Tracy: For those looking for a good read - an interesting character, move-along plot, quirky structure - then pick up The Freak Observer by Blythe Woolston. While you may ask yourself how much more can go wrong in this girl's life - as my Smackdown partner wrote, "even the dog died!" - as a reader, I never forgot that at the heart of this story of multiple tragedies is Loa, a character I was willing to invest in right to the end. Her resilience, combined with her wit and smarts, makes her a young woman teen readers will respect.
The employment of interesting physics facts and problems preceding each chapter has a metaphorical connection that will provoke stronger readers into going beyond the book to look up anti-matter, Dolly the sheep, and the freak observer. For those not into the wonderful world of physics, these tidbits can be skipped over with no loss to the enjoyment of the story.
Robin: I enjoyed the wry humour of the narrator’s voice (I always wonder if these aren’t exactly the thoughts going through a kid’s head as I meet with them or teach them), but I did wonder how many problems one kid can have, which almost turned me off at the beginning, but once I finished - Wow! First, I needed to look up a whole bunch of stuff and spent about 30 minutes on the net (incl. the author’s blog and FB page) happily searching and finding images, artists, artwork, and items mentioned in the novel. I loved the way Woolston marries science and plot. I also appreciated the way that she can seemingly just pick a line out of thin air and it just so works, you know?
As I was reading, I remember thinking, “Does this poor girl have no one in her corner?” but then it turns out that she did - a teacher - which made me think about how sometimes we teachers can make a difference when we don’t even know we’re making a difference. I’m sure Mr. B didn’t know. I wonder if Mr. B was based on a real teacher in Woolston’s adolescence? Looking at her blog and FB, she looks like a seriously unique individual - not unlike our “neurotypical” (166) narrator.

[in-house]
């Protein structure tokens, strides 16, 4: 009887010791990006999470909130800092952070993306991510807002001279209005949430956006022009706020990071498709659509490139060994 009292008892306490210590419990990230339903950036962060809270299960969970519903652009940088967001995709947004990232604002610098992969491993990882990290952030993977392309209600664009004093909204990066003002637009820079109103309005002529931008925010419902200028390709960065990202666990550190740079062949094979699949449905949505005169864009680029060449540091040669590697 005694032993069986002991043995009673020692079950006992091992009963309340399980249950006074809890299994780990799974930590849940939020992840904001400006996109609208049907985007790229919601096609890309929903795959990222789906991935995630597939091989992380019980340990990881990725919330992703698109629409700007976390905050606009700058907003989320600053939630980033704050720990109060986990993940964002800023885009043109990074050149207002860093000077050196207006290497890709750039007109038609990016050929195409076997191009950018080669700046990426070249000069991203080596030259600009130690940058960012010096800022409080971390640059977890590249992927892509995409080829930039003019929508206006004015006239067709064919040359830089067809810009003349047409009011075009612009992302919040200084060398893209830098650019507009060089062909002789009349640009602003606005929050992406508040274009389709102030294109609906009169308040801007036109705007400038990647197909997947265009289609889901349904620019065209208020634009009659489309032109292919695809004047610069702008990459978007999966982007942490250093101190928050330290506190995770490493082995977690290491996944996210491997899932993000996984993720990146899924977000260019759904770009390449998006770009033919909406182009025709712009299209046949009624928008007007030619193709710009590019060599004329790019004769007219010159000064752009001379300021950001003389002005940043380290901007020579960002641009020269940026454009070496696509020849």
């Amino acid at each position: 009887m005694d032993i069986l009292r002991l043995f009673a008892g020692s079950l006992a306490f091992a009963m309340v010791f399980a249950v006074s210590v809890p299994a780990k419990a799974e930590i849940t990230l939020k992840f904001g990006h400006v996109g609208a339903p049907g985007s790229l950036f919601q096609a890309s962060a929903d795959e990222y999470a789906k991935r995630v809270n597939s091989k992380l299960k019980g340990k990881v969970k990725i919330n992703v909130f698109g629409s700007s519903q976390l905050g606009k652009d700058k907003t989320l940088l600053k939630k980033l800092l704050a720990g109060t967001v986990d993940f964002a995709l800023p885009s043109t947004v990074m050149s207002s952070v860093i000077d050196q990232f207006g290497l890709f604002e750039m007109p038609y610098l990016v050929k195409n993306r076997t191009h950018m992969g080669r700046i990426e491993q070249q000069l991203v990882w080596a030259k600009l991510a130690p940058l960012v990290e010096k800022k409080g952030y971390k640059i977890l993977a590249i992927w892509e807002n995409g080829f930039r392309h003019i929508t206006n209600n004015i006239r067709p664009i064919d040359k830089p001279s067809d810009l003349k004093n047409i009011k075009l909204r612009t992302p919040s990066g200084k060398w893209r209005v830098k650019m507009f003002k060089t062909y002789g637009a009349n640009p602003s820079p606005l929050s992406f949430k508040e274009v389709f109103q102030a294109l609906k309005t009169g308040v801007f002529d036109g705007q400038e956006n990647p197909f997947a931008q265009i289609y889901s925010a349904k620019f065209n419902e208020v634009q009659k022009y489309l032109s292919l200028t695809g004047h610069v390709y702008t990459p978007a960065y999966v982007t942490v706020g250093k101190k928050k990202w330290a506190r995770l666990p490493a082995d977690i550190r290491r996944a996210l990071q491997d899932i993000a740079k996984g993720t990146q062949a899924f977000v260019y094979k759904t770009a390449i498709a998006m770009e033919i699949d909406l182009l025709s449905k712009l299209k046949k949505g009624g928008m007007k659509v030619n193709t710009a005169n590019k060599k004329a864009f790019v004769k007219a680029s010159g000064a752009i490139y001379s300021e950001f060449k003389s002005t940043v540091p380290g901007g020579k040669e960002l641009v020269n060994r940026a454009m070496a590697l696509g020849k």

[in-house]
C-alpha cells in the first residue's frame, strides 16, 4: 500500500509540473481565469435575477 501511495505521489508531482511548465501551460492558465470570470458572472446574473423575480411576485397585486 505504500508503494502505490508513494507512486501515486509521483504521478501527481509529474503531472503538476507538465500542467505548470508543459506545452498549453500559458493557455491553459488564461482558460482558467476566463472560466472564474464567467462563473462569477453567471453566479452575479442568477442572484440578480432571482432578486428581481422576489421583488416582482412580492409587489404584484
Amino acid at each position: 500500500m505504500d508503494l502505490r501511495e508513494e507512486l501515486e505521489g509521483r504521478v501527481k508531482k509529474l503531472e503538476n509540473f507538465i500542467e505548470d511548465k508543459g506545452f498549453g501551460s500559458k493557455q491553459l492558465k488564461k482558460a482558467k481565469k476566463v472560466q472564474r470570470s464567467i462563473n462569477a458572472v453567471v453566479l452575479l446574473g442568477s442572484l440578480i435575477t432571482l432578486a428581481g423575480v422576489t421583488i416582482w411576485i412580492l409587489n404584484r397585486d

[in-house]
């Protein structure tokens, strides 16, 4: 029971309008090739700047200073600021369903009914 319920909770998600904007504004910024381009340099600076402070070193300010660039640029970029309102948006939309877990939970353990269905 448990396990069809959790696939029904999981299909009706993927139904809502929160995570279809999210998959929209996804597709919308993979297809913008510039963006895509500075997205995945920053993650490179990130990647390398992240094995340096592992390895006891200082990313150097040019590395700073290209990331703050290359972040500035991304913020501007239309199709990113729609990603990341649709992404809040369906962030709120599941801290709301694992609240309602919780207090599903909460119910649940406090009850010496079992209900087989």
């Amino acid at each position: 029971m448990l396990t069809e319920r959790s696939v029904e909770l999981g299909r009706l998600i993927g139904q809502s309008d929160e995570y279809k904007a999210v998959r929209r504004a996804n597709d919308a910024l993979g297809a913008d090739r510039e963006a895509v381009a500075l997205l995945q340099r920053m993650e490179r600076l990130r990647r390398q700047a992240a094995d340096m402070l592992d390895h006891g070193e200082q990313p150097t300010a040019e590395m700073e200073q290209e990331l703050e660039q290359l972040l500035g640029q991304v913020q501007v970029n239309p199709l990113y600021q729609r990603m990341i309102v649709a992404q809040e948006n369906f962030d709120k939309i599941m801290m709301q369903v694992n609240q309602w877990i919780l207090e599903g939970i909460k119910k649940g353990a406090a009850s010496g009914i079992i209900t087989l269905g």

Tracy: I really wanted to like this book. As a person who loves speculative fiction, this seemed right up my alley. However, having read other young adult books in the same vein,such as The Hunger Games trilogy, The Uglies, and The House of the Scorpion, Wither was a letdown.
While Katniss and Tally were strong, commanding characters with flaws and virtues that compelled me to turn the pages, as I write this, I have already forgotten the protagonist's name. (Sneaking over to my couch, I have grabbed the book to discover her name is Rhine.)
I even admit to skimming through the last third of the book, so I could read the end where she makes her "big escape". Trust me, this is no spoiler alert, as you are told on the book cover this is part of a trilogy. It's as if Lauren DeStefano took the physical transformation through pretty clothes and make-up from The Uglies, the genetic testing and manipulations from The House of the Scorpion, and a post-apocalyptic landscape filled with haves and have nots from The Hunger Games, and watered down the best elements of these novels to write Wither.
Robin: My thoughts on Wither by Lauren Desterfano. Okay, so I’m not in love with this one. I found it way too depressing and it had that Chick Lit obsession with the description of everyone’s clothes and makeup which I’ll admit was necessary sometimes to plot/character, but I just don’t get into it. This dystopian society is just too much for me and seems much too bleak. I wouldn’t be comfortable recommending it to jr hi students because of the very casual way sex is mentioned in some parts and the creepily sinister sexual predation of the males in other parts. Apparently it is the first of a planned trilogy, and the ending certainly leaves one flat. Don’t get me wrong, I read it with interest and mostly enjoyed it, but I certainly didn’t find enough to recommend it over our other choice, which caused me to think and wonder and research. As escape fiction, Wither is good if you like that sort of thing, but not good enough.